There is also a strong drive all across America to introduce the gay agenda in the schools so that children from K to 12 can be taught that the gay lifestyle is perfectly normal and that even pedophilia has its positive points. The chapter on ADHD (Attention Deficit Hyperactivity Disorder) is particularly alarming as well as enlightening. Four to six million children are currently on Ritalin and other psychotropic drugs because of ADHD. Yet, ADHD is not a real disease! It was invented by the psychiatrists.
Shortt also has chapters on the delusion of school reform, the teachers’ unions and their involvement in Democratic party politics, and their incessant pressure on Congress and state legislatures to increase spending on “education.” And the more money is spent, the worse things get, for the money is simply used to buy more miseducation.
A Godly Solution
But there are solutions. Shortt writes: “Christian education isn’t something to turn to reluctantly. Rather, we should embrace it with a sense of joy and hope.” And the burgeoning Christian homeschool movement proves how right he is. If you want to see young Christian families enjoying education and enjoying their children, just attend one of the many homeschool conventions held all across America each year.
Shortt provides the parent with a whole chapter on homeschooling and its benefits. He leaves nothing to chance, as you will notice with his almost 100 pages of endnotes. Just as parents will purchase a medical manual for home reference, they should purchase this book for the same practical purpose: to preserve the spiritual, mental, and physical health of their children.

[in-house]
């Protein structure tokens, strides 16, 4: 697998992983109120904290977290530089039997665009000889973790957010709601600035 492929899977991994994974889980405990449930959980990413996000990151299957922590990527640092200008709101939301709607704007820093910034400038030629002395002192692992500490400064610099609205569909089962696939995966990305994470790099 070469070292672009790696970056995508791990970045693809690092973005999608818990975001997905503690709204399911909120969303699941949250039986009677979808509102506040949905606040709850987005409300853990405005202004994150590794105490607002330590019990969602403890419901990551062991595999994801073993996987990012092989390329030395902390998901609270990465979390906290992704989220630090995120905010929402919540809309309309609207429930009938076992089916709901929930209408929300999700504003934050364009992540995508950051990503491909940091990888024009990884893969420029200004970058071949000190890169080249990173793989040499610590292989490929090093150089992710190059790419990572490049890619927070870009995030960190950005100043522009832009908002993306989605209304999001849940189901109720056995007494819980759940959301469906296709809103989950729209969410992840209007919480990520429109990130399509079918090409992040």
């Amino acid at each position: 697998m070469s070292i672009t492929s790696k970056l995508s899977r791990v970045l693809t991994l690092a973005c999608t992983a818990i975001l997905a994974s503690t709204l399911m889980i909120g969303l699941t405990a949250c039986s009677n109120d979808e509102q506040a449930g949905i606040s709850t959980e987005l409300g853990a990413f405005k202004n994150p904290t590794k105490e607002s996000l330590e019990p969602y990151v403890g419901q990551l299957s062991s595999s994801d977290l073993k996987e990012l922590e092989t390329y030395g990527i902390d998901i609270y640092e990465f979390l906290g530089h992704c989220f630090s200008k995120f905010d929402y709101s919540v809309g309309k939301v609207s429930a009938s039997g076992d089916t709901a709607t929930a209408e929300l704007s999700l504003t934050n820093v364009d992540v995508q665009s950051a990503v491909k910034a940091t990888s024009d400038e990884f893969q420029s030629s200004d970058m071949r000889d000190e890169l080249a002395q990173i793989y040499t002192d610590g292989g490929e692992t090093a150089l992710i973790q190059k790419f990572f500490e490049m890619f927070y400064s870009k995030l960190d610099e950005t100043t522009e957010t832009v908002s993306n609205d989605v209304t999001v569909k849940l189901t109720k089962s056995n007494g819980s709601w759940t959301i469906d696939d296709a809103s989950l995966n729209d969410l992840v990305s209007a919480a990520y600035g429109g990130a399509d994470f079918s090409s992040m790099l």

A word about the author: Bruce N. Shortt attended public schools through 12th grade. His mother was a public school nurse and both his grandmothers were public school teachers. He is a graduate of Harvard Law School, has a Ph.D. from Stanford University, and was a Fulbright Scholar. He serves on the board of directors for the Houston Ebony Music Society and the Exodus Mandate. He is a member of North Oaks Baptist Church and currently practices law in Houston, where he resides with his wife and their homeschooled sons.
1. Everson provided the “wall of separation between church and state” language that has been used to secularize government schools and erase any sign of Christianity from these institutions.